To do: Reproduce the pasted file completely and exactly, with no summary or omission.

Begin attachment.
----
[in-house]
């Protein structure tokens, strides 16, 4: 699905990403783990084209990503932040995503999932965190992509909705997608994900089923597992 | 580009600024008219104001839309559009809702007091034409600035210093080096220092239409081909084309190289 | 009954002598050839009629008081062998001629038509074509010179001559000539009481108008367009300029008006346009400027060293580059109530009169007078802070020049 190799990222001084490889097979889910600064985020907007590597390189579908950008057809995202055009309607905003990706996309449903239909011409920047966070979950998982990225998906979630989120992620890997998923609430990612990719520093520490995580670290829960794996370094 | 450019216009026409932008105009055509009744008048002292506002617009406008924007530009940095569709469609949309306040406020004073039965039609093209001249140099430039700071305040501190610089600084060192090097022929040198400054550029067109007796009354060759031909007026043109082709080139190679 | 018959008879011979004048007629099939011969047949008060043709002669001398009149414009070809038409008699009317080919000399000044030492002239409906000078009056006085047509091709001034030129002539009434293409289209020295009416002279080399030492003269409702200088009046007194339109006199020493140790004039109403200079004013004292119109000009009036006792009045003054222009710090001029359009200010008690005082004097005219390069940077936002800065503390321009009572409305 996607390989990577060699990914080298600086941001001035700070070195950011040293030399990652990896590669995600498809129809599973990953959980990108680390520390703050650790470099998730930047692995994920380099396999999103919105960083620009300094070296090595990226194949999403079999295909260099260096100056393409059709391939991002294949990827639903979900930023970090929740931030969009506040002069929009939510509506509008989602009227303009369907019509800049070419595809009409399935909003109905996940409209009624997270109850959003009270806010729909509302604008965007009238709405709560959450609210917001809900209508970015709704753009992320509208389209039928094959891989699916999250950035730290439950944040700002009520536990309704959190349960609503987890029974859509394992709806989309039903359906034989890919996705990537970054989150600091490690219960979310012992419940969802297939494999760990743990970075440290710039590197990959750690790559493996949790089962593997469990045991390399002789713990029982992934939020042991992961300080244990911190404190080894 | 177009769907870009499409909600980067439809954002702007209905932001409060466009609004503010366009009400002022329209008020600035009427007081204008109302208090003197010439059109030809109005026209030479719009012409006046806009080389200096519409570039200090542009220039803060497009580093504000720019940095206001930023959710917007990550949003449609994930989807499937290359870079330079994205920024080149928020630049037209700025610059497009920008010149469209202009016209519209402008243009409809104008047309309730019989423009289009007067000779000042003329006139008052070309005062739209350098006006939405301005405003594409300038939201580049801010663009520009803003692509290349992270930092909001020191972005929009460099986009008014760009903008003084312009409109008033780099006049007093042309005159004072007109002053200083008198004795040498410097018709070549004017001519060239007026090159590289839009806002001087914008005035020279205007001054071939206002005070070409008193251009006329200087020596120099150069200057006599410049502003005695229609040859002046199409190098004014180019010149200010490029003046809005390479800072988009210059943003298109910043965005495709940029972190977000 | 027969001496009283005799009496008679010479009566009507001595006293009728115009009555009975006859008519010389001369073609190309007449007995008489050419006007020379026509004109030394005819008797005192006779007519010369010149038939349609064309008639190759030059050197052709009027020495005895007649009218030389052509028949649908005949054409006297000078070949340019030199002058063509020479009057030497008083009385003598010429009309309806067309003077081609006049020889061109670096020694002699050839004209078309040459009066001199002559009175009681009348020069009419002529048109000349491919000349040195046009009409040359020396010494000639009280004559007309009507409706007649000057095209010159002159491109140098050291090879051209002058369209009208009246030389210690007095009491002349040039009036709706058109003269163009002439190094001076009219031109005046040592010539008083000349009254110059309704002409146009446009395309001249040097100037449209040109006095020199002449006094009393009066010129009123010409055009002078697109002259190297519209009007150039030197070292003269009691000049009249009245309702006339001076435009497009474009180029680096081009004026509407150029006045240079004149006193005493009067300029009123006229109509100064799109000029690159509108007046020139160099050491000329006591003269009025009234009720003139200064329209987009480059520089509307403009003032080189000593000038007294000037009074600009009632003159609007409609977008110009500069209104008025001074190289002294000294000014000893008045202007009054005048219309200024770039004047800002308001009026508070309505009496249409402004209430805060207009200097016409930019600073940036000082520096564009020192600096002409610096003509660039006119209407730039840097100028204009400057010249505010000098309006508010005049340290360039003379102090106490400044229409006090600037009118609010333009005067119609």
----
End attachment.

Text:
[in-house]
């Protein structure tokens, strides 16, 4: 699905990403783990084209990503932040995503999932965190992509909705997608994900089923597992 | 580009600024008219104001839309559009809702007091034409600035210093080096220092239409081909084309190289 | 009954002598050839009629008081062998001629038509074509010179001559000539009481108008367009300029008006346009400027060293580059109530009169007078802070020049 190799990222001084490889097979889910600064985020907007590597390189579908950008057809995202055009309607905003990706996309449903239909011409920047966070979950998982990225998906979630989120992620890997998923609430990612990719520093520490995580670290829960794996370094 | 450019216009026409932008105009055509009744008048002292506002617009406008924007530009940095569709469609949309306040406020004073039965039609093209001249140099430039700071305040501190610089600084060192090097022929040198400054550029067109007796009354060759031909007026043109082709080139190679 | 018959008879011979004048007629099939011969047949008060043709002669001398009149414009070809038409008699009317080919000399000044030492002239409906000078009056006085047509091709001034030129002539009434293409289209020295009416002279080399030492003269409702200088009046007194339109006199020493140790004039109403200079004013004292119109000009009036006792009045003054222009710090001029359009200010008690005082004097005219390069940077936002800065503390321009009572409305 996607390989990577060699990914080298600086941001001035700070070195950011040293030399990652990896590669995600498809129809599973990953959980990108680390520390703050650790470099998730930047692995994920380099396999999103919105960083620009300094070296090595990226194949999403079999295909260099260096100056393409059709391939991002294949990827639903979900930023970090929740931030969009506040002069929009939510509506509008989602009227303009369907019509800049070419595809009409399935909003109905996940409209009624997270109850959003009270806010729909509302604008965007009238709405709560959450609210917001809900209508970015709704753009992320509208389209039928094959891989699916999250950035730290439950944040700002009520536990309704959190349960609503987890029974859509394992709806989309039903359906034989890919996705990537970054989150600091490690219960979310012992419940969802297939494999760990743990970075440290710039590197990959750690790559493996949790089962593997469990045991390399002789713990029982992934939020042991992961300080244990911190404190080894 | 177009769907870009499409909600980067439809954002702007209905932001409060466009609004503010366009009400002022329209008020600035009427007081204008109302208090003197010439059109030809109005026209030479719009012409006046806009080389200096519409570039200090542009220039803060497009580093504000720019940095206001930023959710917007990550949003449609994930989807499937290359870079330079994205920024080149928020630049037209700025610059497009920008010149469209202009016209519209402008243009409809104008047309309730019989423009289009007067000779000042003329006139008052070309005062739209350098006006939405301005405003594409300038939201580049801010663009520009803003692509290349992270930092909001020191972005929009460099986009008014760009903008003084312009409109008033780099006049007093042309005159004072007109002053200083008198004795040498410097018709070549004017001519060239007026090159590289839009806002001087914008005035020279205007001054071939206002005070070409008193251009006329200087020596120099150069200057006599410049502003005695229609040859002046199409190098004014180019010149200010490029003046809005390479800072988009210059943003298109910043965005495709940029972190977000 | 027969001496009283005799009496008679010479009566009507001595006293009728115009009555009975006859008519010389001369073609190309007449007995008489050419006007020379026509004109030394005819008797005192006779007519010369010149038939349609064309008639190759030059050197052709009027020495005895007649009218030389052509028949649908005949054409006297000078070949340019030199002058063509020479009057030497008083009385003598010429009309309806067309003077081609006049020889061109670096020694002699050839004209078309040459009066001199002559009175009681009348020069009419002529048109000349491919000349040195046009009409040359020396010494000639009280004559007309009507409706007649000057095209010159002159491109140098050291090879051209002058369209009208009246030389210690007095009491002349040039009036709706058109003269163009002439190094001076009219031109005046040592010539008083000349009254110059309704002409146009446009395309001249040097100037449209040109006095020199002449006094009393009066010129009123010409055009002078697109002259190297519209009007150039030197070292003269009691000049009249009245309702006339001076435009497009474009180029680096081009004026509407150029006045240079004149006193005493009067300029009123006229109509100064799109000029690159509108007046020139160099050491000329006591003269009025009234009720003139200064329209987009480059520089509307403009003032080189000593000038007294000037009074600009009632003159609007409609977008110009500069209104008025001074190289002294000294000014000893008045202007009054005048219309200024770039004047800002308001009026508070309505009496249409402004209430805060207009200097016409930019600073940036000082520096564009020192600096002409610096003509660039006119209407730039840097100028204009400057010249505010000098309006508010005049340290360039003379102090106490400044229409006090600037009118609010333009005067119609």